Hungarian cello concertos



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Franz SCHUBERT (1797-1828)
Piano Trio No.1 in B flat D.898 (1827) [39:46]
Piano Trio No.2 in E flat D.929 (1827) [42:52]
Notturno in E flat D.897 (1827) [8:40]
Sonatensatz D.28 (1812) [7:16]
Frank Braley (piano); Renaud Capuçon (violin); Gautier Capuçon (cello)
rec. MC2 Maison de la Culture de Grenoble, 10-12 Sept. 2006
VIRGIN CLASSICS 00946 365476 2 [47:11 + 51:40]

 


It’s not long ago I was being pretty dismissive of a Gemini budget reissue of these works (see review) from an earlier distinguished group of French musicians (Collard, Dumay, Lodéon), so it’s good to report a very different experience here. In fact, Braley and the Capuçon brothers have steadily been making waves in a number of areas: solo, concerto and chamber. This Schubert playing contains, quite simply, some of the most charming, poetic and exhilarating music-making I’ve heard in a while.

It’s been said often enough that getting the right tempo solves many musical problems. It may be simplistic, but there’s some truth in it, and these players seem to gauge each movement’s pulse and phrasing to perfection. I have to confess to liking bright, swift (ish) speeds for these works, but not accompanied by aggression or brashness – as above. Here, the bounce and lilt of the outer movements is perfectly contrasted by smooth, flowing inner movements. The imperious, forthright opening of the E flat recalls Beethoven and is indicative of the players’ general approach to the music. They are careful to observe in the famous march-like andante the additional marking con moto, and I think the balance of wistful nostalgia and forward momentum is just right. Braley’s sparkling finger-work in some of the trickier passages is a delight, as in the scherzo of the B flat, but there is such a feeling of true partnership and give-and-take between the three that criticism really is almost silenced. Though it hardly matters with playing of this quality, I have to mention that the fillers aren’t as generous as some rivals; mind you, I could easily live without the youthful Sonatensatz, whereas the Notturno is rather special, a raptly emotive little treasure that looks ahead to the poetic glories of the String Quintet, and is played here with a treasurable simplicity that eschews all sentimentality.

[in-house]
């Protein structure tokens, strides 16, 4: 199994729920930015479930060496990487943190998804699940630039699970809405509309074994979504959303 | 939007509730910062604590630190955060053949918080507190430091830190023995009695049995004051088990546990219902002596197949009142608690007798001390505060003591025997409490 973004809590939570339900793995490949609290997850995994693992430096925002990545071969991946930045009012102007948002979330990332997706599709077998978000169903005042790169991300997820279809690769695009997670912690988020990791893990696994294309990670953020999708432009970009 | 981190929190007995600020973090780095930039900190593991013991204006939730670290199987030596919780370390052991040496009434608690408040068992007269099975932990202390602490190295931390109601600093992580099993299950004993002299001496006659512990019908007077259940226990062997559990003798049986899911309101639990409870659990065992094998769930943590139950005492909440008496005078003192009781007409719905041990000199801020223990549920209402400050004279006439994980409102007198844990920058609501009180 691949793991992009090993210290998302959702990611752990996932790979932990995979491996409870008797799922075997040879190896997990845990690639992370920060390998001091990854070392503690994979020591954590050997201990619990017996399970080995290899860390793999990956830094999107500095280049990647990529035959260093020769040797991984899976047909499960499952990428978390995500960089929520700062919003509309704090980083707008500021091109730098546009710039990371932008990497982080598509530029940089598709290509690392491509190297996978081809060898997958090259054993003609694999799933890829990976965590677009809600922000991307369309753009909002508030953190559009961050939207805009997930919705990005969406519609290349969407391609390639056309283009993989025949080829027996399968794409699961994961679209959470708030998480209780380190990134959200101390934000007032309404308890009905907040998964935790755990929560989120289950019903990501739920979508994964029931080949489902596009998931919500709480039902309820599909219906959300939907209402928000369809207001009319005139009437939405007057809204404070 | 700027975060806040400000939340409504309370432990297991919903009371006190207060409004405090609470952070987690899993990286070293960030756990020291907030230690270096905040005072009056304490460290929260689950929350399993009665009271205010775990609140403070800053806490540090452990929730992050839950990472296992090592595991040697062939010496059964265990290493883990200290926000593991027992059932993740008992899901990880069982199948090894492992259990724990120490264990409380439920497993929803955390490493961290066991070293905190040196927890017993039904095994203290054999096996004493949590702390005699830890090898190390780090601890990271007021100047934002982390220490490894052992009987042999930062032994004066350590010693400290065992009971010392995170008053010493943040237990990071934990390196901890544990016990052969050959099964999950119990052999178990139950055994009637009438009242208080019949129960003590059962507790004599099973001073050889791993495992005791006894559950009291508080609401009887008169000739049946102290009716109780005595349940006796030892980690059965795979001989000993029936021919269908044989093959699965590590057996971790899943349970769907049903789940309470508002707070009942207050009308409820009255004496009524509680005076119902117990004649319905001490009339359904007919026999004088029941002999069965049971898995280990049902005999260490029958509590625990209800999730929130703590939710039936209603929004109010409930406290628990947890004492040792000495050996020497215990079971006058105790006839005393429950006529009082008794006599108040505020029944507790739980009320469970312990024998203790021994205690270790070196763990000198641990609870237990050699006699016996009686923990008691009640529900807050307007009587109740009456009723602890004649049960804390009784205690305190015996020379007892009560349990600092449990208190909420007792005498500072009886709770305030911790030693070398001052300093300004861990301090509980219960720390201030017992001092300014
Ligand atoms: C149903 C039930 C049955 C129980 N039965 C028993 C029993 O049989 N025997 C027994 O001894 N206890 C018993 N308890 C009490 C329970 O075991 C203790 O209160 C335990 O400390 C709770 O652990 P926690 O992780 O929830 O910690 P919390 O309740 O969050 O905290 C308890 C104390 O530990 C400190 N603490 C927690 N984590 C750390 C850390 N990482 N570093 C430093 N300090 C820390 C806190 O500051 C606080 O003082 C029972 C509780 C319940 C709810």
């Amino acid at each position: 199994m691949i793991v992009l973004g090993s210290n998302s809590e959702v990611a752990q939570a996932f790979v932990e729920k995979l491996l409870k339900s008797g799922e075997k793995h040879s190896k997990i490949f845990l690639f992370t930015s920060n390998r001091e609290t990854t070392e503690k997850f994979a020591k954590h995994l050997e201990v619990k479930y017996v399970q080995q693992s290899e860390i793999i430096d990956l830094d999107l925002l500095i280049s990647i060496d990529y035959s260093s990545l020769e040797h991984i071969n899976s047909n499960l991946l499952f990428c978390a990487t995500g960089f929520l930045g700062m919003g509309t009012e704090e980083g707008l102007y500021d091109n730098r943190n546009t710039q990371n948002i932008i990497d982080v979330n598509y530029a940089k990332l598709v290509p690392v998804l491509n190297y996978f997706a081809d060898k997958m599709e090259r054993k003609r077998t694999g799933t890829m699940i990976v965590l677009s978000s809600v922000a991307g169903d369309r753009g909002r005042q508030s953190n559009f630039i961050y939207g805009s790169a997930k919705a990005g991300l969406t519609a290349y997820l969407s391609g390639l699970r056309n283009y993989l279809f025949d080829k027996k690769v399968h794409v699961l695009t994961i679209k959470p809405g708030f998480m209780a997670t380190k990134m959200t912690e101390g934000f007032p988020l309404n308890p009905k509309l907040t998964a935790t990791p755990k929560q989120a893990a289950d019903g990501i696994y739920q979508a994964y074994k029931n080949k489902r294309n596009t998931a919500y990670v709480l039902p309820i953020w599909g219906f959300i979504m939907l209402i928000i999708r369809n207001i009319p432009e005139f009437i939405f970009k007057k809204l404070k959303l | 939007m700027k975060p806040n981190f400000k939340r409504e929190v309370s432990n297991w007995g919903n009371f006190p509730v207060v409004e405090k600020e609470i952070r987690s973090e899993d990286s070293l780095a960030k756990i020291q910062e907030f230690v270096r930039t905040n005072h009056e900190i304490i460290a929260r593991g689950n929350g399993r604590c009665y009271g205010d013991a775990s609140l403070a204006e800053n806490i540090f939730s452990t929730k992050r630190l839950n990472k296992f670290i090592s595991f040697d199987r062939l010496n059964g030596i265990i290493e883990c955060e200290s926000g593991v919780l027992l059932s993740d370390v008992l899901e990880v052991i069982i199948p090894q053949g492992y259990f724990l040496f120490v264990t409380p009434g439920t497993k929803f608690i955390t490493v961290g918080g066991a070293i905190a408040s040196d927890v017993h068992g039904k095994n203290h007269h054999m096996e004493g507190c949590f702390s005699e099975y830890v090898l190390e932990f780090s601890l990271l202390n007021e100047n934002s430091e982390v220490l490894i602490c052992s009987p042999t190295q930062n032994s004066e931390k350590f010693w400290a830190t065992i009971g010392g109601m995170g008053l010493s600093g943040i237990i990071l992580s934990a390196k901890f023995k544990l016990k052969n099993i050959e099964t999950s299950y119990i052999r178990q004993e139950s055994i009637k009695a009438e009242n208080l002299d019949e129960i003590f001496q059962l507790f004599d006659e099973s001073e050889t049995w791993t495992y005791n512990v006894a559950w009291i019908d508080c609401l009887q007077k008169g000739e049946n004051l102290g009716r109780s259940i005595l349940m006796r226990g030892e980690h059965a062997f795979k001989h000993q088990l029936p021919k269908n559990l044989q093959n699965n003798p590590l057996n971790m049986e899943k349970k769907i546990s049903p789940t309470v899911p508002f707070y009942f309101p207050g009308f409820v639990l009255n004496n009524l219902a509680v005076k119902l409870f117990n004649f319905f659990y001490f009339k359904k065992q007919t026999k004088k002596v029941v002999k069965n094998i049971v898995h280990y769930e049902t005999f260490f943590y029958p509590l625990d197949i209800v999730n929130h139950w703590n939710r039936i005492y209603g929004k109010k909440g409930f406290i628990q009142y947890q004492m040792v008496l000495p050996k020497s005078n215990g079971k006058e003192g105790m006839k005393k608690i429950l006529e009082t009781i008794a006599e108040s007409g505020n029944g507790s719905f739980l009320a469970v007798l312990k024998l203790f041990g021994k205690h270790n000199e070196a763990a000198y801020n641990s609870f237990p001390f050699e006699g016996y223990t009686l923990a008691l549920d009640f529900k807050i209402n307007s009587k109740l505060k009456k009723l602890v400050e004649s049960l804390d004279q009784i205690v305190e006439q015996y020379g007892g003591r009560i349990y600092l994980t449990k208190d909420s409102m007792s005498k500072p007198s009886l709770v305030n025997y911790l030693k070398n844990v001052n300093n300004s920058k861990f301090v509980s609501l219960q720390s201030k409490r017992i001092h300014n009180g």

This is easily one of the best chamber discs to come my way for a while, and goes straight to the top for my recommendations of these wonderful works. Notes are adequate and audio quality excellent.

Tony Haywood

 

 

 


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